The frenzy was paused with the introduction of the Zimbabwean National Anthem, then followed that of the Republic of Angola. Short introductory speech and presentation to the podium of the exhibiting artists by the executive director of the National Gallery of Zimbabwe, Doreen Sibanda opened up the lengthy period of educating and appreciation speeches from the Angolan Ambassador to Zimbabwe, Pedro Hendrick Vaal Neto, representative from the Fundaçao Dr Antonio Agostinho Neto, (PD) Rev Paul Damasane, music and poetry by two artistes from Angola, the chief curator of the National Gallery of Zimbabwe and the curator of the show Raphael Chikukwa who also received gifts from Angola which included books of the English translations of the poetry works of the late Agostinho Neto.
Doreen Sibanda said the National Gallery of Zimbabwe was pleased to host the exhibition in commemoration of the life of a “Healer, soldier, family man, poet and founding father of Angola”.
And the show celebrates the life and achievements of Agostinho Neto in light of questions of identity and Africa’s place in the world. For the success of the exhibition she paid tribute to the support of the Angolan Embassy, the Fundaçao Dr Antonio Agostinho Neto, the National Gallery staff and the two artists.
The Angolan Ambassador to Zimbabwe, Pedro Hendrick Vaal Neto expressed that Angola was pleased and honoured to support the celebration of Agostinho Neto’s life and contribution to the history of Angola and Africa and gave a special thanks to all involved to the realisation of the exhibition.
He said Angola has long recognised the fundamental contribution that culture and art can make to development, social cohesion, and peace; and taking this into account, they are aware of the significant contribution that cultural and creative industries make towards the promotion on sustainable growth.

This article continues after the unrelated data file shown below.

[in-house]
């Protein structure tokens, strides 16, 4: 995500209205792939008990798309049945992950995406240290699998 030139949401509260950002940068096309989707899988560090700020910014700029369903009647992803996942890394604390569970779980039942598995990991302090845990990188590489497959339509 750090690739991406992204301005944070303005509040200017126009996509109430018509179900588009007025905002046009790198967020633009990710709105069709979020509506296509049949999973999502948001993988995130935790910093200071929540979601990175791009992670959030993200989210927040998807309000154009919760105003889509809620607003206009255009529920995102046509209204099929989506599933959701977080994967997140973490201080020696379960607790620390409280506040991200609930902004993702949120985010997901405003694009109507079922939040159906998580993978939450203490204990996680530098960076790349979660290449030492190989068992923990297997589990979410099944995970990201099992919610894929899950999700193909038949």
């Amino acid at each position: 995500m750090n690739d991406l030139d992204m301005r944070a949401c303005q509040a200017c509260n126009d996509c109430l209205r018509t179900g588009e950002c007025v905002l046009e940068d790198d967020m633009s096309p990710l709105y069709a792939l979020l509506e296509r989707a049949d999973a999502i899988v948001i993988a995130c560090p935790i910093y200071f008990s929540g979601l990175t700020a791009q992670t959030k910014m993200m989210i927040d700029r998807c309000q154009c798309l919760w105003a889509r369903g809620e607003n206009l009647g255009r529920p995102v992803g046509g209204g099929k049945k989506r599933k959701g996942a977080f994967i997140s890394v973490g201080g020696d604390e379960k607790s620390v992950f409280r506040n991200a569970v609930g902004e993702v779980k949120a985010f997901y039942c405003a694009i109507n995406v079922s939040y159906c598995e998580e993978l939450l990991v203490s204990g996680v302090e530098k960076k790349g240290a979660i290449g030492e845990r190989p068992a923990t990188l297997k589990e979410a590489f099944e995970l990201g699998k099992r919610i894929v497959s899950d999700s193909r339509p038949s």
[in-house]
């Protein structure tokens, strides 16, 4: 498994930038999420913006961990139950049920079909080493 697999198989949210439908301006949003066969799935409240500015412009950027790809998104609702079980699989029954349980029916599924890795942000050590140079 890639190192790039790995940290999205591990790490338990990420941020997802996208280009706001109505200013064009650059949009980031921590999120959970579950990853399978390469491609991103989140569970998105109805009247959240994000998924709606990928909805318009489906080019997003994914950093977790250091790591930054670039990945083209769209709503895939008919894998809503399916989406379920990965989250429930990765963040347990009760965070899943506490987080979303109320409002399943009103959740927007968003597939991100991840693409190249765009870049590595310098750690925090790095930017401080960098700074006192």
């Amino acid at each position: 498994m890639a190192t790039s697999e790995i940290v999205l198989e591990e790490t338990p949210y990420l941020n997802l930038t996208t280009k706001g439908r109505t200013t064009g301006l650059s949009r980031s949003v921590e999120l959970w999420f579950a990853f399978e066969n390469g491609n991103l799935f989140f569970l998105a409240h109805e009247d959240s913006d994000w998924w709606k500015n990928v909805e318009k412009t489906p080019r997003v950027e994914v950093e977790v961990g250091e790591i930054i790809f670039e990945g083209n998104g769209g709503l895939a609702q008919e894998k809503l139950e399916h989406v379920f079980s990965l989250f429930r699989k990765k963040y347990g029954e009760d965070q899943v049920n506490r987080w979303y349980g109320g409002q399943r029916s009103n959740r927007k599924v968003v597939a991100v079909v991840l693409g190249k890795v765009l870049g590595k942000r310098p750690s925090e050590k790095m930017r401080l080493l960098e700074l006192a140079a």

Dr Antonio Agostinho Neto was indeed a healer, a soldier, a family man, a poet and founding father of Angola who immensely contributed to the eradication of colonialism and apartheid in Africa. Whilst a medical student in Portugal, he was imprisoned severally along with other young progressive Portuguese who fought against fascism.
After completion of his studies he returned home to Angola to mobilise others for strategic pursuance of the struggle. He never had ample time to practice his medicine as he was imprisoned for his liberation struggle activities. After escaping from Portugal in 1962, he was elected honorary President of the People’s Movement for the Liberation of Angola.
He led the national liberation struggle until the Carnation Revolution in Portugal, of April 25, 1974. He led the fight that defeated the South African and Zairean invaders, proclaiming independence on November 11, 1975. From 1975 till his demise of 1979, he presided the popular Republic of Angola and initiated the national reconstruction of the nation, committing himself to the liberation of Zimbabwe, Namibia and South Africa.